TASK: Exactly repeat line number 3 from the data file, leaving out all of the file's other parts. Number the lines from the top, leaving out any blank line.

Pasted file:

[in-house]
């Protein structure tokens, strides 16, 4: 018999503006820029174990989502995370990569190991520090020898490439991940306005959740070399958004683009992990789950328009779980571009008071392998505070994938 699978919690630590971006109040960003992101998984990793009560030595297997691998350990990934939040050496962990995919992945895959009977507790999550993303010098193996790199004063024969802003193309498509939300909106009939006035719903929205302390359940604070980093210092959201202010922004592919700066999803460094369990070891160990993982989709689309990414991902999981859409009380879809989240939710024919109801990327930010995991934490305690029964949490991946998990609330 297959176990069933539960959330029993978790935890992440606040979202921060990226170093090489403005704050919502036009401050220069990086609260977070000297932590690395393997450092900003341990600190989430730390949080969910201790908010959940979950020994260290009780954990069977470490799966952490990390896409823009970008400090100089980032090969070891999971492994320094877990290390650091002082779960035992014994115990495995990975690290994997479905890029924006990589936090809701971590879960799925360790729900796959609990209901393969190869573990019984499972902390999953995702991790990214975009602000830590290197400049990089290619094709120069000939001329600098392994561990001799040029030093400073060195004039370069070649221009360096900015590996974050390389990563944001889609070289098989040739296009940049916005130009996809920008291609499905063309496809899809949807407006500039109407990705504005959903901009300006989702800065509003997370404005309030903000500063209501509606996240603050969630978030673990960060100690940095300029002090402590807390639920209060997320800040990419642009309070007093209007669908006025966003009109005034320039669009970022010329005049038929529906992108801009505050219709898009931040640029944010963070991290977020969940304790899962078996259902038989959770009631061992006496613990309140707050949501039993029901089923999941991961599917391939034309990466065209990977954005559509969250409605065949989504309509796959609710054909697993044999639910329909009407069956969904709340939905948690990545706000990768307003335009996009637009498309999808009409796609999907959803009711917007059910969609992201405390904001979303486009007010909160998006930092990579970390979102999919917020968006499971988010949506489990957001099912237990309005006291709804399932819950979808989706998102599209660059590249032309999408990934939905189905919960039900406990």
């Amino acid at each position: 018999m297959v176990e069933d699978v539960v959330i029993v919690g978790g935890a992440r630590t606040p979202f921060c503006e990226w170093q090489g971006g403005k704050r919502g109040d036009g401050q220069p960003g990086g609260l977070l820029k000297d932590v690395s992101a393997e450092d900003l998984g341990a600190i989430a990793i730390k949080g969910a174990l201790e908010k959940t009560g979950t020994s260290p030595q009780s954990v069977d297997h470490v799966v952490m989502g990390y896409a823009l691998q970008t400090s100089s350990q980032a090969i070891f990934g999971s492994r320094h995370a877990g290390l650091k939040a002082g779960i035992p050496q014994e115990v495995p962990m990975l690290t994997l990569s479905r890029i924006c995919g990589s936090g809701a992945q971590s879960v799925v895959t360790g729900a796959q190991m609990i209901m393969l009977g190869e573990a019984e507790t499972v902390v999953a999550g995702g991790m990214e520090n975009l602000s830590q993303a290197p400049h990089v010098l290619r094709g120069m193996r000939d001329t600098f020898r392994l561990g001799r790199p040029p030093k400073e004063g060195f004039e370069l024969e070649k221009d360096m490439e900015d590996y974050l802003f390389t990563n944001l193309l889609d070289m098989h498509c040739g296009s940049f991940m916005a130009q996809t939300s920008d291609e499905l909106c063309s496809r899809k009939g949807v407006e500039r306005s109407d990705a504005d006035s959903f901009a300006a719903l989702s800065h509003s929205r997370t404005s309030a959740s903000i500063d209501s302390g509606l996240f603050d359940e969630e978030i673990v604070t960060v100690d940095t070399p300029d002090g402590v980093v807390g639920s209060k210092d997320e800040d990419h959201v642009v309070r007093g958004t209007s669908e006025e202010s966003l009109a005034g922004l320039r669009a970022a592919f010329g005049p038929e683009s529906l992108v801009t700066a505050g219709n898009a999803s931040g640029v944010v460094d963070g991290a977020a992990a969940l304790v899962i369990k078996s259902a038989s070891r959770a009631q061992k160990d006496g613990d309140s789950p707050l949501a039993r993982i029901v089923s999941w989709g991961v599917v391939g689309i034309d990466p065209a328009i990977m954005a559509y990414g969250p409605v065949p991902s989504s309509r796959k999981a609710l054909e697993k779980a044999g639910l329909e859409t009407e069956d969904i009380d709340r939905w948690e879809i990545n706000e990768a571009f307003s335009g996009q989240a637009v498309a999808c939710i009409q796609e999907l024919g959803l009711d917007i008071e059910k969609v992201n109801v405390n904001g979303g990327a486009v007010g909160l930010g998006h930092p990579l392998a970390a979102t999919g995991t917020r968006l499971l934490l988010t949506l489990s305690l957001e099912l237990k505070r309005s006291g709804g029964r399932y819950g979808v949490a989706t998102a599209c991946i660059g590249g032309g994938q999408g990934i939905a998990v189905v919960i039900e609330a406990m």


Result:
């Amino acid at each position: 018999m297959v176990e069933d699978v539960v959330i029993v919690g978790g935890a992440r630590t606040p979202f921060c503006e990226w170093q090489g971006g403005k704050r919502g109040d036009g401050q220069p960003g990086g609260l977070l820029k000297d932590v690395s992101a393997e450092d900003l998984g341990a600190i989430a990793i730390k949080g969910a174990l201790e908010k959940t009560g979950t020994s260290p030595q009780s954990v069977d297997h470490v799966v952490m989502g990390y896409a823009l691998q970008t400090s100089s350990q980032a090969i070891f990934g999971s492994r320094h995370a877990g290390l650091k939040a002082g779960i035992p050496q014994e115990v495995p962990m990975l690290t994997l990569s479905r890029i924006c995919g990589s936090g809701a992945q971590s879960v799925v895959t360790g729900a796959q190991m609990i209901m393969l009977g190869e573990a019984e507790t499972v902390v999953a999550g995702g991790m990214e520090n975009l602000s830590q993303a290197p400049h990089v010098l290619r094709g120069m193996r000939d001329t600098f020898r392994l561990g001799r790199p040029p030093k400073e004063g060195f004039e370069l024969e070649k221009d360096m490439e900015d590996y974050l802003f390389t990563n944001l193309l889609d070289m098989h498509c040739g296009s940049f991940m916005a130009q996809t939300s920008d291609e499905l909106c063309s496809r899809k009939g949807v407006e500039r306005s109407d990705a504005d006035s959903f901009a300006a719903l989702s800065h509003s929205r997370t404005s309030a959740s903000i500063d209501s302390g509606l996240f603050d359940e969630e978030i673990v604070t960060v100690d940095t070399p300029d002090g402590v980093v807390g639920s209060k210092d997320e800040d990419h959201v642009v309070r007093g958004t209007s669908e006025e202010s966003l009109a005034g922004l320039r669009a970022a592919f010329g005049p038929e683009s529906l992108v801009t700066a505050g219709n898009a999803s931040g640029v944010v460094d963070g991290a977020a992990a969940l304790v899962i369990k078996s259902a038989s070891r959770a009631q061992k160990d006496g613990d309140s789950p707050l949501a039993r993982i029901v089923s999941w989709g991961v599917v391939g689309i034309d990466p065209a328009i990977m954005a559509y990414g969250p409605v065949p991902s989504s309509r796959k999981a609710l054909e697993k779980a044999g639910l329909e859409t009407e069956d969904i009380d709340r939905w948690e879809i990545n706000e990768a571009f307003s335009g996009q989240a637009v498309a999808c939710i009409q796609e999907l024919g959803l009711d917007i008071e059910k969609v992201n109801v405390n904001g979303g990327a486009v007010g909160l930010g998006h930092p990579l392998a970390a979102t999919g995991t917020r968006l499971l934490l988010t949506l489990s305690l957001e099912l237990k505070r309005s006291g709804g029964r399932y819950g979808v949490a989706t998102a599209c991946i660059g590249g032309g994938q999408g990934i939905a998990v189905v919960i039900e609330a406990m």